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Protoplast isolation prior to flow cytometry reveals clear patterns of endoreduplication in potato tubers, related species, and some starchy root crops
Laimbeer, F. P E
Holt, Sarah H
Hardigan, Michael A
Robin Buell, C.
Veilleux, Richard E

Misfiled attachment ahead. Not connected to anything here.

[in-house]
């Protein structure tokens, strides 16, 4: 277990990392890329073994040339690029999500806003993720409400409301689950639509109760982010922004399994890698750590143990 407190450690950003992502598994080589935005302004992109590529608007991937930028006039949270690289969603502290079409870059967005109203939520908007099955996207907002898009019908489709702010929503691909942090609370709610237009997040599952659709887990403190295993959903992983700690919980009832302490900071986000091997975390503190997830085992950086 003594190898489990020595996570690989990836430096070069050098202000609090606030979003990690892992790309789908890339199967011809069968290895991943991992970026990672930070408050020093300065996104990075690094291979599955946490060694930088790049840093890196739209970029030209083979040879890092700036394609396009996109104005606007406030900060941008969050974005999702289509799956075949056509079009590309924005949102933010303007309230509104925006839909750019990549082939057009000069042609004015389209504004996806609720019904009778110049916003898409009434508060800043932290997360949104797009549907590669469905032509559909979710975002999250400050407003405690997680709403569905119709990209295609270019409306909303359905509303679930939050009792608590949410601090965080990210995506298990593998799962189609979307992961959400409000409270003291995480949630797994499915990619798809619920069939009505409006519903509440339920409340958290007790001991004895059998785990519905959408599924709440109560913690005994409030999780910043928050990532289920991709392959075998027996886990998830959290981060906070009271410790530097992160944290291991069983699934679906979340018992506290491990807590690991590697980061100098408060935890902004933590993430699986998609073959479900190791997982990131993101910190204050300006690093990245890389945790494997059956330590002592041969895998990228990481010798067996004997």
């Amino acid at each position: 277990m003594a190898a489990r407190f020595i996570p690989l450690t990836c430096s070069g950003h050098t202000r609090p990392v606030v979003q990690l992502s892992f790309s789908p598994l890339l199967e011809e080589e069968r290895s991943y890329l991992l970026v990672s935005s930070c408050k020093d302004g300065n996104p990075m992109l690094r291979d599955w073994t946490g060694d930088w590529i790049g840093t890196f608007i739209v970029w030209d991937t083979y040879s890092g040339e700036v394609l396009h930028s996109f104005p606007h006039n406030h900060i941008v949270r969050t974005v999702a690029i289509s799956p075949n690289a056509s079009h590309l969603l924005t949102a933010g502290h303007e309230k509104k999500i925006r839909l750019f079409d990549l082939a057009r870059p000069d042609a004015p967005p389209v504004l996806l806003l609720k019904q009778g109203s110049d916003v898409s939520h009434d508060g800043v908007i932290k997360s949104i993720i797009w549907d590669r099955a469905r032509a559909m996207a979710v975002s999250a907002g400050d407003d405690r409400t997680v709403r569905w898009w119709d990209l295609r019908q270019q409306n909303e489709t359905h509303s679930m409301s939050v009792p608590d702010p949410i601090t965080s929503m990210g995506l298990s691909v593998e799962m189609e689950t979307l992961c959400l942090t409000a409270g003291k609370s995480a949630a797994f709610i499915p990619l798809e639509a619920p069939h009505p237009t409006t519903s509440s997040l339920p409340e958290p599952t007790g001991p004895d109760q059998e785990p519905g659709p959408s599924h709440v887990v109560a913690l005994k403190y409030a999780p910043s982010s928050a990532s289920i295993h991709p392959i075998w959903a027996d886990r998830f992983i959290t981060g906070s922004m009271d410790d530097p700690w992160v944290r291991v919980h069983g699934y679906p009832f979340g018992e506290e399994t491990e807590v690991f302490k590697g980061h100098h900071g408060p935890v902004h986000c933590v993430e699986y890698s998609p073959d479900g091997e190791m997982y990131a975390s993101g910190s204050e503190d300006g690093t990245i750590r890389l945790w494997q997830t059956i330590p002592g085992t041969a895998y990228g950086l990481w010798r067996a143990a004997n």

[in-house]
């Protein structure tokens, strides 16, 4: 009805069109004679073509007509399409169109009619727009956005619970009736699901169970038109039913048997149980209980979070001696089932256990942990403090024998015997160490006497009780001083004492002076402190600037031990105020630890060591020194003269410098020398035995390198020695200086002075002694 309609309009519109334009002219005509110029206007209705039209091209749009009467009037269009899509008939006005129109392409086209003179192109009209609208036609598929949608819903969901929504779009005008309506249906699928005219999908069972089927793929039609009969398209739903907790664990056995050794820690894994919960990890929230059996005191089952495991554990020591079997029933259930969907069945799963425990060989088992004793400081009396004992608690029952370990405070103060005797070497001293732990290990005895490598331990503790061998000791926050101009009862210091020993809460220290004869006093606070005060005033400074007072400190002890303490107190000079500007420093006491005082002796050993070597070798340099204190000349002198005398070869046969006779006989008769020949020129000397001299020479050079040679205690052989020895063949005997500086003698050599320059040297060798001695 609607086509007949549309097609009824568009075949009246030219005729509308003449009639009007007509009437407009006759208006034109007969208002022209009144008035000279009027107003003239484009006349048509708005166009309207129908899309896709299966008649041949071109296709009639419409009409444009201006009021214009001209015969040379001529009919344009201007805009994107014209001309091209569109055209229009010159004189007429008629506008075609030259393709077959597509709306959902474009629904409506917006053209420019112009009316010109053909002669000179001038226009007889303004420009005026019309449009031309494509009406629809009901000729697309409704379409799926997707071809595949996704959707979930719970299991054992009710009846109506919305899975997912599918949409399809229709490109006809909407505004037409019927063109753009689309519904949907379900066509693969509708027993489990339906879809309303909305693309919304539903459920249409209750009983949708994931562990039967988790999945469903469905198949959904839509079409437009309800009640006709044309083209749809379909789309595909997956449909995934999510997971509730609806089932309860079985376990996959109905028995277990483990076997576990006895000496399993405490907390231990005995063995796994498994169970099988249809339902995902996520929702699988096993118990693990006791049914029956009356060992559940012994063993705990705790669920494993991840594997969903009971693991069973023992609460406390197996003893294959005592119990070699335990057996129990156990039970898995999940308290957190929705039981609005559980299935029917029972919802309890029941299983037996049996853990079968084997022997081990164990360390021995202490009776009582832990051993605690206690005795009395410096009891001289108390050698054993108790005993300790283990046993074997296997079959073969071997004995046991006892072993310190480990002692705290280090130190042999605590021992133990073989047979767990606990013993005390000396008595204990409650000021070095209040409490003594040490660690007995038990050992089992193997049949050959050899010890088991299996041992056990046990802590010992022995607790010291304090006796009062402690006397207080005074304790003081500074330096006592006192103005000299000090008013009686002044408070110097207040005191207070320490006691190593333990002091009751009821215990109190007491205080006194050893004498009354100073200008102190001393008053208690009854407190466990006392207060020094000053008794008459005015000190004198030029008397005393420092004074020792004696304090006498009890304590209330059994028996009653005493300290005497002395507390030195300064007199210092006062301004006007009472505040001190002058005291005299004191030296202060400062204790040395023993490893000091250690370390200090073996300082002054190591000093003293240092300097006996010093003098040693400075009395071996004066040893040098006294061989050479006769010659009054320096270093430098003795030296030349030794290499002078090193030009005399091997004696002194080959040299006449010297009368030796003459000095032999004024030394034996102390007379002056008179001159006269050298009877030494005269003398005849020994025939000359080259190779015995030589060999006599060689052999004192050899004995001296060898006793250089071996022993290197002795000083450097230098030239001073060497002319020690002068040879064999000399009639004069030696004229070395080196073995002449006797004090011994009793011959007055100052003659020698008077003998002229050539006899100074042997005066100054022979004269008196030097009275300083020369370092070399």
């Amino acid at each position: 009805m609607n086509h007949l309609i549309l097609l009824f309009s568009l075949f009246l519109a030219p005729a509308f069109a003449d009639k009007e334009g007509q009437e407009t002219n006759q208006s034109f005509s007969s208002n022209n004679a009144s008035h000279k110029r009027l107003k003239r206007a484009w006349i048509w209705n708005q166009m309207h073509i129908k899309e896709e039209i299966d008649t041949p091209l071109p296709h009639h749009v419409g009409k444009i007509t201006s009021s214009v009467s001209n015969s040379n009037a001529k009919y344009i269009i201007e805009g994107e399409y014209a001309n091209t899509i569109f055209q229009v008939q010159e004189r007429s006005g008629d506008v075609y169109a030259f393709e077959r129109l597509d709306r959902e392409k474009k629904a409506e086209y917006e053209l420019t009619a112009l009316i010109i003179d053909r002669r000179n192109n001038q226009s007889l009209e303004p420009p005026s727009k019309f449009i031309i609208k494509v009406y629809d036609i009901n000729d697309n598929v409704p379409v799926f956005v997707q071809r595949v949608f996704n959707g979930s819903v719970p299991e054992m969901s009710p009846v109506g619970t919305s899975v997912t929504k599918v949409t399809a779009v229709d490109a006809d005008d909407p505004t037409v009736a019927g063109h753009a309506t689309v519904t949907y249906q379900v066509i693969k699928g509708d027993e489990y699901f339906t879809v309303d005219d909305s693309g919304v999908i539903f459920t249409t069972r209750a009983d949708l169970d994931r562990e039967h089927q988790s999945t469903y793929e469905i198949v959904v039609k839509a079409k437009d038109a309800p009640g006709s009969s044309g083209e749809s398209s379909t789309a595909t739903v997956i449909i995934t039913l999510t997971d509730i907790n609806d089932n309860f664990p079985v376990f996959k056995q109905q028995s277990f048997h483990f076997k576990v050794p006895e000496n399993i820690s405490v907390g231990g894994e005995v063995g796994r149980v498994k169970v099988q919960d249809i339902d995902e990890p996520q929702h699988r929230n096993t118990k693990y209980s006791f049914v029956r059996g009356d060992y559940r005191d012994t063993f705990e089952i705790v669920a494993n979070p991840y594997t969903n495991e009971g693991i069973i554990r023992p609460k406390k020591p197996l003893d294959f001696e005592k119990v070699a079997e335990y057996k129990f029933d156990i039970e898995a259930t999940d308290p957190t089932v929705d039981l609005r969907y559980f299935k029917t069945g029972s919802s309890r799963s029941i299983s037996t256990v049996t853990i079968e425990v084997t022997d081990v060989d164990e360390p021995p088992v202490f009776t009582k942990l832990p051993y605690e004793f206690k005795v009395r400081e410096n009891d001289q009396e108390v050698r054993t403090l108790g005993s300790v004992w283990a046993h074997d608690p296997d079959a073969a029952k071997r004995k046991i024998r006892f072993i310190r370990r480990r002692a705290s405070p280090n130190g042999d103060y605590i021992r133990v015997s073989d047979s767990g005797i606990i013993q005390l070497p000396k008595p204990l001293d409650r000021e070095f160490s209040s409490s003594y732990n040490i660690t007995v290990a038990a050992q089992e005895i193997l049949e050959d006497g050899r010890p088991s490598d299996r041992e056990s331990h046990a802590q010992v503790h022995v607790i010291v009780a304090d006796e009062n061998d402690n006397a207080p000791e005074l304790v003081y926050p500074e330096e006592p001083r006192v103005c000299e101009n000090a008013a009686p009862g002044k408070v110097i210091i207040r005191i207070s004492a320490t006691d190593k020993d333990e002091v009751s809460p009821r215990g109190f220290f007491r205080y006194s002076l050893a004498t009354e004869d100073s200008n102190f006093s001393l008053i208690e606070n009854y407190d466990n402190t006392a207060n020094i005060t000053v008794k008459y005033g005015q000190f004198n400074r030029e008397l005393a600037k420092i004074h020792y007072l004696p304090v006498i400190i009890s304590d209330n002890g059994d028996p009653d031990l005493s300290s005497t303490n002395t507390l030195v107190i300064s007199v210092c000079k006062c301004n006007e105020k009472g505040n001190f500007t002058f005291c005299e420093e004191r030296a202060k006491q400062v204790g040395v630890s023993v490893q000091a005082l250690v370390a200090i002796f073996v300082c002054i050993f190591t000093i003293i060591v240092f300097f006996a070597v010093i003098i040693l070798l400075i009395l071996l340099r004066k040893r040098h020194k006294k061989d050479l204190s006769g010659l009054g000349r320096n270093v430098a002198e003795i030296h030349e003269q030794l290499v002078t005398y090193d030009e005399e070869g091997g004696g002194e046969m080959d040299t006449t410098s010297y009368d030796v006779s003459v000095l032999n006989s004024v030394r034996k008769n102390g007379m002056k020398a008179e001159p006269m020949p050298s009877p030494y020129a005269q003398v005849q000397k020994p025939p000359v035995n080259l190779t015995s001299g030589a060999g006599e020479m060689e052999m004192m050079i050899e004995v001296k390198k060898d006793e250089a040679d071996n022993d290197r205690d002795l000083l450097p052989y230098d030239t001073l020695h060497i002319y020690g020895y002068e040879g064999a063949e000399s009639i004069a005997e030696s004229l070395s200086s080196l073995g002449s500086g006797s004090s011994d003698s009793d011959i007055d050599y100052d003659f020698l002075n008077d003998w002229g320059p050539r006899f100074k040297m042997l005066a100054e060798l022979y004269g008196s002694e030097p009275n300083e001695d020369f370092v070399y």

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Abstract Background Endoreduplication, the process of DNA replication in the absence of cell division, is associated with specialized cellular function and increased cell size. Genes controlling endoreduplication in tomato fruit have been shown to affect mature fruit size. An efficient method of estimating endoreduplication is required to study its role in plant organ development. Flow cytometry is often utilized to evaluate endoreduplication, yet some tissues and species, among them the tubers of Solanum tuberosum, remain intractable to routine tissue preparation for flow cytometry. We aimed to develop a method through the use of protoplast extraction preceding flow cytometry, specifically for the assessment of endoreduplication in potato tubers. Results We present a method for appraising endoreduplication in potato (Solanum tuberosum) tuber tissues. We evaluated this method and observed consistent differences between pith and cortex of tubers and between different cultivars, but no apparent relationship with whole tuber size. Furthermore, we were able to observe distinct patterns of endoreduplication in 16 of 20 wild potato relatives, with mean endoreduplication index (EI) ranging from 0.94 to 2.62 endocycles per cell. The protocol was also applied to a panel of starchy root crop species and, while only two of five yielded reliable flow histograms, the two (sweet potato and turnip) exhibited substantially lower EIs than wild and cultivated potato accessions. Conclusions The protocol reported herein has proven effective on tubers of a variety of potato cultivars and related species, as well as storage roots of other starchy crops. This method provides an important tool for the study of potato morphology and development while revealing natural variation for endoreduplication which may have agricultural relevance.